Author: Rachael Herrmann
Between striving for success at work, giving back to the community, and finding time for family and friends, Talisa King, the BN360 Spotlight Professional for May, keeps a busy schedule. Many of us can relate to the demands of personal and professional life and trying to find not only balance, but success through it all. Our work and ability to “do it all” often molds our definition of success—much as it does for Talisa.
Personally and professionally, there’s no doubt that Talisa has been very successful. But after 2013, Talisa had to work to redefine her own standards of success. I sat down with Talisa to find out just how she has found success among a major life setback.
[Q]: Talisa, what does success look like to you?
It used to look the same to me as I am sure it does to most people. A list of job titles and life milestones to hit by certain ages. Life unexpectedly happens and suddenly your idea of what is important and what is an accomplishment changes.
After being diagnosed with Rheumatoid Arthritis (RA) in 2013, my idea of success is dramatically different, yet somehow still the same. Every day, I still strive to impact the lives of those around me through my work, personal experience with RA, and passion for the region. But now my body doesn’t always want to keep up with the ambition of my mind and heart. My goal every day is to get up and show up.
[Q]: How do you continue to give so much and be so successful despite what some would call a debilitating set back?
For me, it’s all about perspective and positivity. Life is short, and despite my physical limitations, I am not willing to waste time. When my body won’t work, my mind does. Some of my best ideas have come on the days when my RA is at its worst. Don’t misunderstand—not every day is sunshine and butterflies. Some days are beyond frustrating. But there comes a point when you have to make a decision on how you want to live your life and who you want to be. RA currently has no cure, but there are treatments. I know my circumstances and I know what is within my control. What I can do is be positive and try the best I can everyday no matter what kind of day it is.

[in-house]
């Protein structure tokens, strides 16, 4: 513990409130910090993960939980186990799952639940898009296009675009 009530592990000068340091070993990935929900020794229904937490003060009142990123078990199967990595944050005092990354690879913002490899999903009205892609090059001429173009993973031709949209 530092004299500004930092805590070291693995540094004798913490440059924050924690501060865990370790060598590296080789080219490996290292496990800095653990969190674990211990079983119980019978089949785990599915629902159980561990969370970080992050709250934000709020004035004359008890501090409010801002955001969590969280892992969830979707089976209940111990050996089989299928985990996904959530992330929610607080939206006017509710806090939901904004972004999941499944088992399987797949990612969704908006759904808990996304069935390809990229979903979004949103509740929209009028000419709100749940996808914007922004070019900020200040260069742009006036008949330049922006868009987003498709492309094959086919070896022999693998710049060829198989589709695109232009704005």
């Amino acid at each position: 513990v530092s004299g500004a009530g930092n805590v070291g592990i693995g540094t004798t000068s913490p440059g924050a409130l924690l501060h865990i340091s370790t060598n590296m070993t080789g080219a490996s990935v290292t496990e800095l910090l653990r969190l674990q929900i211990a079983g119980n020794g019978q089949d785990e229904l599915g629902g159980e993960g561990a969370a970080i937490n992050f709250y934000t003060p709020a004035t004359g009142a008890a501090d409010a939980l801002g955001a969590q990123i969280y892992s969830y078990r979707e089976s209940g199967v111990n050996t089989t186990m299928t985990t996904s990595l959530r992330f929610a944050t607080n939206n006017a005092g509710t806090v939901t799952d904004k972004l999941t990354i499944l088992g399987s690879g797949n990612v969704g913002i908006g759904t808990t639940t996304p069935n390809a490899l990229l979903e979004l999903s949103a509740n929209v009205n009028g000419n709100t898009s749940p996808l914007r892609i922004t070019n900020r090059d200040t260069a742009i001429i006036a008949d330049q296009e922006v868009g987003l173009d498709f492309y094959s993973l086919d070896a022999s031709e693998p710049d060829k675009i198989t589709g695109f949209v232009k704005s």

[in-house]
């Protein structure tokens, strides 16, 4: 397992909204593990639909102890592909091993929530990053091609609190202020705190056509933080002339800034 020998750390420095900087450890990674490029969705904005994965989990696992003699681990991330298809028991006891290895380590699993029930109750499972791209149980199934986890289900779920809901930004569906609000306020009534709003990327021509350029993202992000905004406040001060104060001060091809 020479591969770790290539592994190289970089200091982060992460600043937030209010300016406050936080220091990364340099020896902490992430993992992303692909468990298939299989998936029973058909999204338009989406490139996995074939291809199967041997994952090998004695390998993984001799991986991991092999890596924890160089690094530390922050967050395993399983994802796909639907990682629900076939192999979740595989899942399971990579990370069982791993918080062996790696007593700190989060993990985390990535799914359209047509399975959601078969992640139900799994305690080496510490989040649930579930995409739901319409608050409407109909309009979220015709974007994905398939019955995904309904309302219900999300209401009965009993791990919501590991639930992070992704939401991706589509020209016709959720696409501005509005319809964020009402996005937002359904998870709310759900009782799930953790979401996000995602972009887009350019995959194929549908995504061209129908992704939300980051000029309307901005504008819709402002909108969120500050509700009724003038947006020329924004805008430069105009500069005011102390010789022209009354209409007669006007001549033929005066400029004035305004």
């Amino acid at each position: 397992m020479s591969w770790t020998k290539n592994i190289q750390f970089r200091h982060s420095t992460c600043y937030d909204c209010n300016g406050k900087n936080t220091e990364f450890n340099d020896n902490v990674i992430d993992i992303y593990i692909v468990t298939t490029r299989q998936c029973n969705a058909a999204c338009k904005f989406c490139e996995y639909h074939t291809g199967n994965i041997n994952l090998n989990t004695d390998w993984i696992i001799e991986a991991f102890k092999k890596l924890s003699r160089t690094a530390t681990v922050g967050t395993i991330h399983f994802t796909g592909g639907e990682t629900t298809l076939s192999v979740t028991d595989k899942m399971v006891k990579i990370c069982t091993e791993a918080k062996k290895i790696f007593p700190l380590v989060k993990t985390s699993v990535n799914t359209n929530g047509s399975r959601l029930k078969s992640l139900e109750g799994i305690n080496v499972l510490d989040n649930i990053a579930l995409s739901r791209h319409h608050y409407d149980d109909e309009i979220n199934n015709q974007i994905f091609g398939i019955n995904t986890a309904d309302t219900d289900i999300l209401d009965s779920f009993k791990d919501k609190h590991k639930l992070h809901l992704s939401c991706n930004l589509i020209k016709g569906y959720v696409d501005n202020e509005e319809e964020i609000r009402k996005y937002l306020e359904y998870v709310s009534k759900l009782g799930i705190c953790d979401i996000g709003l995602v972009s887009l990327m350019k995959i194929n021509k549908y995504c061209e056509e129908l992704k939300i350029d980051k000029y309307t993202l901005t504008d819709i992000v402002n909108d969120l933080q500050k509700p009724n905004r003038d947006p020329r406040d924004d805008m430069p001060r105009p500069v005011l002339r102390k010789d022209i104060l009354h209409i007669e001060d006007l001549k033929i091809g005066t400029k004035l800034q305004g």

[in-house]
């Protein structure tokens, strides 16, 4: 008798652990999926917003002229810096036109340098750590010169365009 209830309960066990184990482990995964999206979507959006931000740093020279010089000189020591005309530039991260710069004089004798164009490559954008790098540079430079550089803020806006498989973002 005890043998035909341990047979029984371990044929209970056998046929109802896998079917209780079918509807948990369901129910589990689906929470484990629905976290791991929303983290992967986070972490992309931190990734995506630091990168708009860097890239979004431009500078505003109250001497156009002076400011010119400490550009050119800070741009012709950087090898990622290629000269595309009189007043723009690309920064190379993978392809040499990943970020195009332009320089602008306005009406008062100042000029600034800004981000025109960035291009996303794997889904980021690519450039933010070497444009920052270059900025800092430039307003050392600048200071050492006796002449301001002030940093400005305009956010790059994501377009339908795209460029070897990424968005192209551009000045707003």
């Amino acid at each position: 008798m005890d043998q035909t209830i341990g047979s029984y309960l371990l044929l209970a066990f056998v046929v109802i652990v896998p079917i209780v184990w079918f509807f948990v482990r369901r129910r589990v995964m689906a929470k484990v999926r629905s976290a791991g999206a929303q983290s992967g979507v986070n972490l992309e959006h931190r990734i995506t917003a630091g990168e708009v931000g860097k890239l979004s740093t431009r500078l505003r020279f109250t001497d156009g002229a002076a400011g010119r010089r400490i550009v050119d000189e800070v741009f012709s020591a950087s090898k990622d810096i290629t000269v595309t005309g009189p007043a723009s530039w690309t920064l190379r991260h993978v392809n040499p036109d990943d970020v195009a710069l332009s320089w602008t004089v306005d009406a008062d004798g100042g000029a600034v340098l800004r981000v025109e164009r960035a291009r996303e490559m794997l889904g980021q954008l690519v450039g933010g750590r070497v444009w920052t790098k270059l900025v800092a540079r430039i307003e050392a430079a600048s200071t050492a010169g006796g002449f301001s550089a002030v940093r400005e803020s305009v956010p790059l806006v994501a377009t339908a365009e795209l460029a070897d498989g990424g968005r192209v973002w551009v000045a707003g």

[Q]: How has your experience inspired you to help others?
Once I found out I had RA, it was one of those really bad days. It seemed like there was no one else and no support for people facing the same new reality, particularly in our area. To me, that wasn’t the “City of Good Neighbors”. That day, I decided I wouldn’t let anyone else go through what I was going through alone.
It took time and research. I started five years ago with the National Arthritis Foundation and I searched for a local resource. When I found out there was nothing in our area for folks with Arthritis, I knew I had found a new path and a new meaning for success.
[Q] Fast forward to today. Where have your efforts and passion for the Arthritis community in WNY led you?
After connecting with the national foundation, I made it my mission to get involved. I got trained and certified as a Live Yes Connect Facilitator. Today, I am the only such leader in the Buffalo region. Then, I worked to establish the Buffalo Arthritis Support Network. The group officially launched on May 12, 2017, a day that Buffalo Mayor Byron Brown officially declared Arthritis Support Network Day in Buffalo. Through the network and group, I found a new level of community, support, sharing, teaching, and mentorship.
Arthritis is a condition that can and does affect anyone, regardless of age. It is an invisible illness, because even through there are dramatic physical effects, it is not an illness most people would recognize that you have. Despite that, I am still a young person and a professional. I have to show face, meet expectations, and strive to accomplish all that my peers are.
[Q] What will success look like for you in the near future?
Last year, I was able to put together a walk for the Arthritis Foundation in Buffalo. It was somewhat of a miracle as we got official approval only 6 weeks before the scheduled walk date. I am honored to say that we raised over $13,000 and had more than 150 walkers. That was a huge success for me! And this year, I hope to grow those numbers even more.
May is Arthritis Awareness Month. For information about the Arthritis Foundation or the upcoming Buffalo walk, please click here.
BN360 is the young professional and engagement program of the Buffalo Niagara Partnership. This content was produced in collaboration between Buffalo Rising and the Buffalo Niagara Partnership. The facts and opinions published in Buffalo Rising express solely the thoughts and opinions of our respective authors.
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